Eataway is a fantastic alternative to tourist-trap restaurants, giving travellers the opportunity to eat with a local cook at their home. There are few better ways to get all the insider tips than sharing a meal with a local family and asking them directly. As for the meal itself, the emphasis is always on freshly-prepared food made from fresh local ingredients. Home cooks right across Prague offer meals almost every day of the week, and it is a great opportunity to find out more about local things to do from the people who live here - both Czech nationals and others from around the world who have made Prague their home.
Meals are generally 3 or 4 course affairs, and most include drinks in the price, although you are also welcome to bring your own bottle - its a nice gesture. Unlike in a restaurant, you are welcome to have seconds. Above all, you will get the chance to meet others - both locals and visitors often come to these meals - and make new friends. Many Eataway meals end up with the guests going out for a drink in a local bar afterwards.
Booking is made online, and places can get hard to find at the last moment, so try to book at least 4 or 5 days in advance to have the best choice.
Address: Various homes around Prague
Oficial Web Page: https://www.eataway.com
Price: 10 – 30 Euros per person for 3-4 courses with drinks
It’s difficult to imagine now given the throngs who descend upon the Saturday farmers’ market on this stretch of the river bank that Náplavka embankment was once deserted save the swans. These days this stretch of the Vltava is the Prague summer hangout of choice: as well as the edible goodies check out the vintage clothes and bric-a-brac on a boat near Železniční most (railway bridge). There are also several floating galleries and bars as well as riverside cafes like Bajkazyl, where jersey-sporting cyclists sip Czech microbrewed beer balanced on the makeshift tables made from reclaimed doors. As well as liquid refreshment, bicycle rental is also available should you wish to glide along next to the water on two wheels. While an afternoon weekend stroll here on a bright day has become a 21st century pastime for Praguers, this part of the city really comes to life at night thanks to bohemian gatherings organised through social media like outdoor tango. Bizarrely Náplavka’s revival rarely merits a mention in most travel articles featuring the city so consider this a true insider tip!
Address: Rašínovo nábřeží, metro Karlovo náměstí (Palackého náměstí exit then cross main road and go down the stairs to the embankment)
Oficial Web Page: http://www.farmarsketrziste.cz/naplavka (in Czech)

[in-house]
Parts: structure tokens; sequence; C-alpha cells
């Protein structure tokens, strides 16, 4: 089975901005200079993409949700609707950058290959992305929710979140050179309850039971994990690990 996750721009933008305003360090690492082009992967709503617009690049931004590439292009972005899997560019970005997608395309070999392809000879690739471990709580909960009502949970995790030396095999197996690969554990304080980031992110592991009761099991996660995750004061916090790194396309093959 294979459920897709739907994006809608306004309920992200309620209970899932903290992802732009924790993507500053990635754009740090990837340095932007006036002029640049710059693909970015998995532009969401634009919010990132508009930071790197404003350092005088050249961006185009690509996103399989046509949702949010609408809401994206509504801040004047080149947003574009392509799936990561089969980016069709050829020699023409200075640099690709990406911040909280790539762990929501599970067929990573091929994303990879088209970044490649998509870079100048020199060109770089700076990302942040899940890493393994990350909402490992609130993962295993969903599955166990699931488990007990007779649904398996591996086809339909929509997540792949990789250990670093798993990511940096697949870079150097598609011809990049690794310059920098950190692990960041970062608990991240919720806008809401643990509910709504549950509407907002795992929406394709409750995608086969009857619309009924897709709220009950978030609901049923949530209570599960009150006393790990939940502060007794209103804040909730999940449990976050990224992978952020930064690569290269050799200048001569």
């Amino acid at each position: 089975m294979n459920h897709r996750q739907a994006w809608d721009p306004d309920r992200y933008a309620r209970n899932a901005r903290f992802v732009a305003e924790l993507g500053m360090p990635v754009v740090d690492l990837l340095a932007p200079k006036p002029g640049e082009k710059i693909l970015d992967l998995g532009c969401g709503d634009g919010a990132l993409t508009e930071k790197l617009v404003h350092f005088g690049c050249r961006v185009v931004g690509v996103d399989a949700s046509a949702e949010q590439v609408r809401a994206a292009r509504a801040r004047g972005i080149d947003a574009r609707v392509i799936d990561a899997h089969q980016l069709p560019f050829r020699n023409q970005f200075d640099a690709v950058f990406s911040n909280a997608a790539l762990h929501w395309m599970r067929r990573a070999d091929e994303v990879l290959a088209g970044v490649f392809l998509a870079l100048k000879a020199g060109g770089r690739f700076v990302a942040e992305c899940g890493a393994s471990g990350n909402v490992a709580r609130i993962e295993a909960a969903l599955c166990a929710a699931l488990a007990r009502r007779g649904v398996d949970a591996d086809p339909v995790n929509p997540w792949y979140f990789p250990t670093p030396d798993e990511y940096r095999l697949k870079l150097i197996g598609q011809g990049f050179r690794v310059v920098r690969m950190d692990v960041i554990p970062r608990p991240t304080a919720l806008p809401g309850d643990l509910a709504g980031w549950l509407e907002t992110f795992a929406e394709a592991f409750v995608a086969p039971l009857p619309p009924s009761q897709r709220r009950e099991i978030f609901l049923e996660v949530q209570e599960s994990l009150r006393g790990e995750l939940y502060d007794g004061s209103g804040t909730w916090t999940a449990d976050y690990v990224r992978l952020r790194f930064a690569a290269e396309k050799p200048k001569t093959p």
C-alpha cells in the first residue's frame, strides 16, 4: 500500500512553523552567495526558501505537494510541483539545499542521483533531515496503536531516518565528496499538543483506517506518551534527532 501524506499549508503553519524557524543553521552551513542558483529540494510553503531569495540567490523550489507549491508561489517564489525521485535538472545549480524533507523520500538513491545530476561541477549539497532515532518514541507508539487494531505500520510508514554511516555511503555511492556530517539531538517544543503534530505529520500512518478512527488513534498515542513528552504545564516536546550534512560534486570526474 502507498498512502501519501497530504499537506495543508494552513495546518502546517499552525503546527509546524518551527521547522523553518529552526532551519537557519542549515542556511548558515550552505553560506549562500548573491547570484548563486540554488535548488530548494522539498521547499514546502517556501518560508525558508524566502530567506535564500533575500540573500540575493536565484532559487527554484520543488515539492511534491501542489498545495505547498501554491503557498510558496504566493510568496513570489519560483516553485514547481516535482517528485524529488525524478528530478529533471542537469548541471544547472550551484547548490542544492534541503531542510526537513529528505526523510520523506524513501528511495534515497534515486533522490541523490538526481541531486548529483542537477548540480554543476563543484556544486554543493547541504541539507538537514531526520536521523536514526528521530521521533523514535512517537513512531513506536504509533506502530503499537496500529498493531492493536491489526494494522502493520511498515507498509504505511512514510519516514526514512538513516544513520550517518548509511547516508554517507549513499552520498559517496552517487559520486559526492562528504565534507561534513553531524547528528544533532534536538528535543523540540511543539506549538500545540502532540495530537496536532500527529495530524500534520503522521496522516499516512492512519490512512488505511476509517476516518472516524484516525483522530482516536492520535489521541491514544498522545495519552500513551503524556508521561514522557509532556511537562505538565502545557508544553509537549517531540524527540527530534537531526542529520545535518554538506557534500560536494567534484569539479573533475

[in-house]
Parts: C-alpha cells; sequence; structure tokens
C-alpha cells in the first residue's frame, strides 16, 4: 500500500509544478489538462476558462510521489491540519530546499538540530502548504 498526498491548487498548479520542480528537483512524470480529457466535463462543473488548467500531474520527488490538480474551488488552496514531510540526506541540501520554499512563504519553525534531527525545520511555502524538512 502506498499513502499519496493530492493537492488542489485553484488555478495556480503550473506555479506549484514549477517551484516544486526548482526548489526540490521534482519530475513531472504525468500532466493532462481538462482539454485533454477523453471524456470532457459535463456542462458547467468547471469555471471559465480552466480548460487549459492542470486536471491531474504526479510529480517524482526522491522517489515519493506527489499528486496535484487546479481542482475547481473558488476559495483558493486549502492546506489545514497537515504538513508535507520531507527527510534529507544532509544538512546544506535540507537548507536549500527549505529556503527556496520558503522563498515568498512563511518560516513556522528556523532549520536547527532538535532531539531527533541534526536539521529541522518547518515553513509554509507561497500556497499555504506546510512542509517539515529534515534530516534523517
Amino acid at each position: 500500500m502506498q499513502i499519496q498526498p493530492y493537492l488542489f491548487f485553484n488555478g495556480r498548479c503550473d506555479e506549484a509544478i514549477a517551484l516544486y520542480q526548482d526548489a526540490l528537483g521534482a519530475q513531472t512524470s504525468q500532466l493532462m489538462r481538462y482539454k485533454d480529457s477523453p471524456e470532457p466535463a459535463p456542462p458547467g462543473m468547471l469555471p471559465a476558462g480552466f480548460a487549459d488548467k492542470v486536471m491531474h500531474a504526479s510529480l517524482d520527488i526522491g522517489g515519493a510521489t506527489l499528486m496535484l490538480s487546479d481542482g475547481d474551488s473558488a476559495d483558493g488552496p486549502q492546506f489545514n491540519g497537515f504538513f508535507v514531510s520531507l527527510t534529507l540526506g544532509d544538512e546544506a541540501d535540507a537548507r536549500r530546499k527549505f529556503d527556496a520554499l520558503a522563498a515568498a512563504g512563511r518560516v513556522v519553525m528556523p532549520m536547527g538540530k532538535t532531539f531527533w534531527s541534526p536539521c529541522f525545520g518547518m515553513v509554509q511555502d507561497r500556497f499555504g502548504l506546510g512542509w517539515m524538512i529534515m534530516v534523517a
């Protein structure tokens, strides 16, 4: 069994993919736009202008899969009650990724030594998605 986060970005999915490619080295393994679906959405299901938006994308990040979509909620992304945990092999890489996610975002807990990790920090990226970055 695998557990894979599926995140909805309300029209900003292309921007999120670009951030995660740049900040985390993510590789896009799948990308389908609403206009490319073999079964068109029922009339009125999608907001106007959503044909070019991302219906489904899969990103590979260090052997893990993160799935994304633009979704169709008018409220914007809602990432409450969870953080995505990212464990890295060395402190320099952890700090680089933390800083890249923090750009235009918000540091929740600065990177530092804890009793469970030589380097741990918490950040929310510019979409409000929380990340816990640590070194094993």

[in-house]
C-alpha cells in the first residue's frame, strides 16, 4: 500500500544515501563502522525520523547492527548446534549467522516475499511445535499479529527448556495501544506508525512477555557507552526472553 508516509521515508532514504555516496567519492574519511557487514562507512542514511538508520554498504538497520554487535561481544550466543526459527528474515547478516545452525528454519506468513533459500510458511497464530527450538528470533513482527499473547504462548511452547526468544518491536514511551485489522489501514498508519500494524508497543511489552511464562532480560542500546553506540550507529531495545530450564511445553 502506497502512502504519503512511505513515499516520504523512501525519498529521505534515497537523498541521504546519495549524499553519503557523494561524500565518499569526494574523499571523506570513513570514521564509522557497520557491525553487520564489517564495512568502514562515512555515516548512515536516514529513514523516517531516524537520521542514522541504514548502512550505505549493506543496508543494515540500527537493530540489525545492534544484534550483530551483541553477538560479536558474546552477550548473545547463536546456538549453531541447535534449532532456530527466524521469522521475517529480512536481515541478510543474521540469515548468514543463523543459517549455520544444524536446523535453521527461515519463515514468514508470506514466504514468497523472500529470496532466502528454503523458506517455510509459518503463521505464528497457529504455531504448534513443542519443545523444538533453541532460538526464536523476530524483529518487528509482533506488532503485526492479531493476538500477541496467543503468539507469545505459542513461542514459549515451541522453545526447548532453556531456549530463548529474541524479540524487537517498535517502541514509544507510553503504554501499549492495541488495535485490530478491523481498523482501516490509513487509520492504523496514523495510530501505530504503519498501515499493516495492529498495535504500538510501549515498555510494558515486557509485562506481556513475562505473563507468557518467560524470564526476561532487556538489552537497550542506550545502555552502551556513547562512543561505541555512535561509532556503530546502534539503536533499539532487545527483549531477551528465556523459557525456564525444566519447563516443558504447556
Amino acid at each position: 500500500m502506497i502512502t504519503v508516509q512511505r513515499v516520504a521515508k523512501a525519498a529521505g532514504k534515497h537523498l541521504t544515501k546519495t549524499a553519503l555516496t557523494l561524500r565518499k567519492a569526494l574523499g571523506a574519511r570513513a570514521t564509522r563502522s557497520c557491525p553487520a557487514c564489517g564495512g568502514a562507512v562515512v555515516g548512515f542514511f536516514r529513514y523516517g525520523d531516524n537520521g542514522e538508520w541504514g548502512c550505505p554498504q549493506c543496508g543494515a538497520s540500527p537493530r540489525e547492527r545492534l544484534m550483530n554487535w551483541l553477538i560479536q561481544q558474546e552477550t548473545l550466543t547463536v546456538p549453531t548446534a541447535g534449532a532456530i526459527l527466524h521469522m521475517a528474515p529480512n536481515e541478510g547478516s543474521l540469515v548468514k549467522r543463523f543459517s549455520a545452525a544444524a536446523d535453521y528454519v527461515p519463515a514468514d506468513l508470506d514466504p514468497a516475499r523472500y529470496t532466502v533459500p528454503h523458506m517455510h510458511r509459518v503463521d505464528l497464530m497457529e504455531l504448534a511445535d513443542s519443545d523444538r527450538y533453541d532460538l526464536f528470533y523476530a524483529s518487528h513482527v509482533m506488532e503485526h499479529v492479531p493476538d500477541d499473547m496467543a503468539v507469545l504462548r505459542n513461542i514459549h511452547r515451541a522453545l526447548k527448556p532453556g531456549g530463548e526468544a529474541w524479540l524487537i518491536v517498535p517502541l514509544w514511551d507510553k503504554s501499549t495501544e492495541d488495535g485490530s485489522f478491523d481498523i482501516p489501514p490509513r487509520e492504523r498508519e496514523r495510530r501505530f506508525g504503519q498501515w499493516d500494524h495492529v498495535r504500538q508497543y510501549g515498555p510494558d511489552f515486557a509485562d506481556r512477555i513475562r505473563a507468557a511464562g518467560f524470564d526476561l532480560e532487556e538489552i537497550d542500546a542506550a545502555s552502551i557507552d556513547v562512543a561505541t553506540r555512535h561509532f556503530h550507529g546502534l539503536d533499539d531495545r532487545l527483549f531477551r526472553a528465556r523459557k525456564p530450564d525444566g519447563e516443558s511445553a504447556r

Facebook: https://cs-cz.facebook.com/NAPLAVKA/] (good for details of events)
Czech beer is world famous but the culinary delights which locals snack on during a drinking session are less well known. Rather than the crisps and peanuts you’d expect in a British boozer, expect pig protein like tlačenka, a rough pate served with a garnish of raw onion, vinegar and slices of rye bread comprised of porcine head and trotters. The ears allegedly give this concoction, which you’ll find on any self-respecting Bohemian pub menu, extra bite. If you balk at munching on brawn, then try utopenec: literally, the drowned man, aka a pickled sausage. For once, vegetarians needn’t miss out on authentic Czech eats: nakládaný hermelín, affectionately nicknamed hermoš, is a popular evening snack consisting of marinated Czech camembert. The cheese is cut in half lengthwise, smeared with sliced onion, garlic and seasonings, then sandwiched back together to be stored in oil in a Mason jar. It then emerges several weeks later topped with a goat horn pepper, all ready to soak up that evening’s alcohol consumption. Needless to say, all of these are something of an acquired taste but unlike those trdelník pastries you’ll spot for sale at every tourist hotspot in the city, their authenticity cannot be denied.You might ask yourself if it’s a good idea going there, since it’s located a bit far out of the way, but don’t worry: you can get a shuttle from Ostkreuz to get there. And here goes a party rat tip: make sure to save some money for your way back. After partying for so many hours, the only thing you’ll want is a cab that will drop you right in front of the place where you're staying.